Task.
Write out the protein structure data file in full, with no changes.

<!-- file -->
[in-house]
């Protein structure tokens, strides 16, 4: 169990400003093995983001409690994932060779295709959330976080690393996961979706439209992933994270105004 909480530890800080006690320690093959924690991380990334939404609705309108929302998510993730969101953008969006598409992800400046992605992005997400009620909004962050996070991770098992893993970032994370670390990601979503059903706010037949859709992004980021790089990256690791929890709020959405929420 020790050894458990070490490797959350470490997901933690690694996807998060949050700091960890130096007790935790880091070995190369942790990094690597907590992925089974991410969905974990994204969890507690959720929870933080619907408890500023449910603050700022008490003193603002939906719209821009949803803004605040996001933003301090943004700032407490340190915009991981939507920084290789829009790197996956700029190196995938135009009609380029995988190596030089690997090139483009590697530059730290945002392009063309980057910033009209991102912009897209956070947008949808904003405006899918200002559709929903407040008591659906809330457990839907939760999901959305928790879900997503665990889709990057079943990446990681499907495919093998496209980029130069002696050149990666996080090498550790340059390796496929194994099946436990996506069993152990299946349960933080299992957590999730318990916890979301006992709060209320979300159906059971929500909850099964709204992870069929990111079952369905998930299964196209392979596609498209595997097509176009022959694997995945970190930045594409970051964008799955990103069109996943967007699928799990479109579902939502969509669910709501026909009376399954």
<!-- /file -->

[in-house]
């Protein structure tokens, strides 16, 4: 169990400003093995983001409690994932060779295709959330976080690393996961979706439209992933994270105004 909480530890800080006690320690093959924690991380990334939404609705309108929302998510993730969101953008969006598409992800400046992605992005997400009620909004962050996070991770098992893993970032994370670390990601979503059903706010037949859709992004980021790089990256690791929890709020959405929420 020790050894458990070490490797959350470490997901933690690694996807998060949050700091960890130096007790935790880091070995190369942790990094690597907590992925089974991410969905974990994204969890507690959720929870933080619907408890500023449910603050700022008490003193603002939906719209821009949803803004605040996001933003301090943004700032407490340190915009991981939507920084290789829009790197996956700029190196995938135009009609380029995988190596030089690997090139483009590697530059730290945002392009063309980057910033009209991102912009897209956070947008949808904003405006899918200002559709929903407040008591659906809330457990839907939760999901959305928790879900997503665990889709990057079943990446990681499907495919093998496209980029130069002696050149990666996080090498550790340059390796496929194994099946436990996506069993152990299946349960933080299992957590999730318990916890979301006992709060209320979300159906059971929500909850099964709204992870069929990111079952369905998930299964196209392979596609498209595997097509176009022959694997995945970190930045594409970051964008799955990103069109996943967007699928799990479109579902939502969509669910709501026909009376399954």